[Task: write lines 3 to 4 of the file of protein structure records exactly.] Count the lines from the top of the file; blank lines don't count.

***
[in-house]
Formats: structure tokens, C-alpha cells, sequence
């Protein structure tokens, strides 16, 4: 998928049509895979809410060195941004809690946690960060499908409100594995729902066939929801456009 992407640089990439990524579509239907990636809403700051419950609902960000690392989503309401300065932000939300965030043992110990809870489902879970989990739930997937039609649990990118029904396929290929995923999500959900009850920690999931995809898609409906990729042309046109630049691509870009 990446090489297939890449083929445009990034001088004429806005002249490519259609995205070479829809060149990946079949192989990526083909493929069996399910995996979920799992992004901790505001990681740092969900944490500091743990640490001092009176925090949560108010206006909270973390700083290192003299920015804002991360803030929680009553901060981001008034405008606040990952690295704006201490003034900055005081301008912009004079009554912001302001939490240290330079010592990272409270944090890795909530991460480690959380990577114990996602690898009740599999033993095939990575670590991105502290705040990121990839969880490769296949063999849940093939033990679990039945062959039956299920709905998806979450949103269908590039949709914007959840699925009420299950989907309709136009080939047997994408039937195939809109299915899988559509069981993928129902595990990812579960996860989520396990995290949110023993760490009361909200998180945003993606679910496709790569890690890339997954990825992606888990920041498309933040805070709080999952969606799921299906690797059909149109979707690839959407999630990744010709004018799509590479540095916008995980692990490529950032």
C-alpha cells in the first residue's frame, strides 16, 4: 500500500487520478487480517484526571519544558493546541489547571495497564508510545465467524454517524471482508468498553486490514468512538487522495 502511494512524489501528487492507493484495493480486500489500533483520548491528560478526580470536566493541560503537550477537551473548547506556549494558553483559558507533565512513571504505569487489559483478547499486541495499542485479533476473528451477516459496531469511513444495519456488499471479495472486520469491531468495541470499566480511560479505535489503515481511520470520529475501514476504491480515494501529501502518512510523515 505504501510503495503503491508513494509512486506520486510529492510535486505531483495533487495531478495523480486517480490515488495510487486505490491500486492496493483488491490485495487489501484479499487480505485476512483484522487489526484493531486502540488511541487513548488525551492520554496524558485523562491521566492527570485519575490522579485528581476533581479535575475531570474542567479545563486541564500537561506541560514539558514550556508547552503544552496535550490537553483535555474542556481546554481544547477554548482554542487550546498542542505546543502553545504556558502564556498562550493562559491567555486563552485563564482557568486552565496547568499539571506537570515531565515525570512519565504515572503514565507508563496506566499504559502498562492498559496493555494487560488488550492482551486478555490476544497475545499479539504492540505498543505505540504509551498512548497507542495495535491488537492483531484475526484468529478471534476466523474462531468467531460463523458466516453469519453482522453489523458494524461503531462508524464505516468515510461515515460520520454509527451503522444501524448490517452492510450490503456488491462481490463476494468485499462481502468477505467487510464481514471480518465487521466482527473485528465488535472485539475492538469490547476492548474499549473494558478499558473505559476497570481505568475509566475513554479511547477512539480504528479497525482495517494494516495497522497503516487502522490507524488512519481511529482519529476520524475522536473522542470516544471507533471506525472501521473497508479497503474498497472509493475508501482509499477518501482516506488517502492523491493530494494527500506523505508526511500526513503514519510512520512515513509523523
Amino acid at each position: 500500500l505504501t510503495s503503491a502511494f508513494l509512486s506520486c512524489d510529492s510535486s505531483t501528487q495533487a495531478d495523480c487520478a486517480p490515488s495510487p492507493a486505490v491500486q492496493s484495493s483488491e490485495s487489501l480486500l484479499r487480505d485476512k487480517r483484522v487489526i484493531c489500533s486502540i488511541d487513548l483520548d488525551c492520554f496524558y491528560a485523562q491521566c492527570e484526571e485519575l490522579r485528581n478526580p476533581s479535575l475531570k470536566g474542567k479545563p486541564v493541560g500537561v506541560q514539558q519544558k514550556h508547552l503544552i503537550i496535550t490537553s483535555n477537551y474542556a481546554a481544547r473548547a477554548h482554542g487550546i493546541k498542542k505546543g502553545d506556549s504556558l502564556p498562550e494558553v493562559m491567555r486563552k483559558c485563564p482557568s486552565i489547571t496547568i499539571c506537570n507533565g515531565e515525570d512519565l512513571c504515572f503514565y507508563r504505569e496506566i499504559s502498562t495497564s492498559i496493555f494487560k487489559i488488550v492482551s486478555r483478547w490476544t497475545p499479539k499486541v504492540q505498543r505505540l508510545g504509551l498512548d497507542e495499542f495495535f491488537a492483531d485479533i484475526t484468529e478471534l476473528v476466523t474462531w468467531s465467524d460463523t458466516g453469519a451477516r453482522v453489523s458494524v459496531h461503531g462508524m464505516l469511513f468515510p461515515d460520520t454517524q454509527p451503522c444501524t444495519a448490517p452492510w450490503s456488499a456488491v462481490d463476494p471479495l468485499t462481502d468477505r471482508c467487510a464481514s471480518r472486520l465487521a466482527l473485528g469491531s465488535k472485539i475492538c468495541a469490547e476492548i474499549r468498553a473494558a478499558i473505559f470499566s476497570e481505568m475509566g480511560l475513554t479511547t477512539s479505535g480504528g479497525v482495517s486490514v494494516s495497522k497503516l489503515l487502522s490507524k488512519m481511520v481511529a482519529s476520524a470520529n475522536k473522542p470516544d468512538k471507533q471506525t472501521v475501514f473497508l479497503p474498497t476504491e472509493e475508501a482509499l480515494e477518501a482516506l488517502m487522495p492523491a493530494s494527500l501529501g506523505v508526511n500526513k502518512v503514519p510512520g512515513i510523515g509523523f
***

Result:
């Protein structure tokens, strides 16, 4: 998928049509895979809410060195941004809690946690960060499908409100594995729902066939929801456009 992407640089990439990524579509239907990636809403700051419950609902960000690392989503309401300065932000939300965030043992110990809870489902879970989990739930997937039609649990990118029904396929290929995923999500959900009850920690999931995809898609409906990729042309046109630049691509870009 990446090489297939890449083929445009990034001088004429806005002249490519259609995205070479829809060149990946079949192989990526083909493929069996399910995996979920799992992004901790505001990681740092969900944490500091743990640490001092009176925090949560108010206006909270973390700083290192003299920015804002991360803030929680009553901060981001008034405008606040990952690295704006201490003034900055005081301008912009004079009554912001302001939490240290330079010592990272409270944090890795909530991460480690959380990577114990996602690898009740599999033993095939990575670590991105502290705040990121990839969880490769296949063999849940093939033990679990039945062959039956299920709905998806979450949103269908590039949709914007959840699925009420299950989907309709136009080939047997994408039937195939809109299915899988559509069981993928129902595990990812579960996860989520396990995290949110023993760490009361909200998180945003993606679910496709790569890690890339997954990825992606888990920041498309933040805070709080999952969606799921299906690797059909149109979707690839959407999630990744010709004018799509590479540095916008995980692990490529950032």
C-alpha cells in the first residue's frame, strides 16, 4: 500500500487520478487480517484526571519544558493546541489547571495497564508510545465467524454517524471482508468498553486490514468512538487522495 502511494512524489501528487492507493484495493480486500489500533483520548491528560478526580470536566493541560503537550477537551473548547506556549494558553483559558507533565512513571504505569487489559483478547499486541495499542485479533476473528451477516459496531469511513444495519456488499471479495472486520469491531468495541470499566480511560479505535489503515481511520470520529475501514476504491480515494501529501502518512510523515 505504501510503495503503491508513494509512486506520486510529492510535486505531483495533487495531478495523480486517480490515488495510487486505490491500486492496493483488491490485495487489501484479499487480505485476512483484522487489526484493531486502540488511541487513548488525551492520554496524558485523562491521566492527570485519575490522579485528581476533581479535575475531570474542567479545563486541564500537561506541560514539558514550556508547552503544552496535550490537553483535555474542556481546554481544547477554548482554542487550546498542542505546543502553545504556558502564556498562550493562559491567555486563552485563564482557568486552565496547568499539571506537570515531565515525570512519565504515572503514565507508563496506566499504559502498562492498559496493555494487560488488550492482551486478555490476544497475545499479539504492540505498543505505540504509551498512548497507542495495535491488537492483531484475526484468529478471534476466523474462531468467531460463523458466516453469519453482522453489523458494524461503531462508524464505516468515510461515515460520520454509527451503522444501524448490517452492510450490503456488491462481490463476494468485499462481502468477505467487510464481514471480518465487521466482527473485528465488535472485539475492538469490547476492548474499549473494558478499558473505559476497570481505568475509566475513554479511547477512539480504528479497525482495517494494516495497522497503516487502522490507524488512519481511529482519529476520524475522536473522542470516544471507533471506525472501521473497508479497503474498497472509493475508501482509499477518501482516506488517502492523491493530494494527500506523505508526511500526513503514519510512520512515513509523523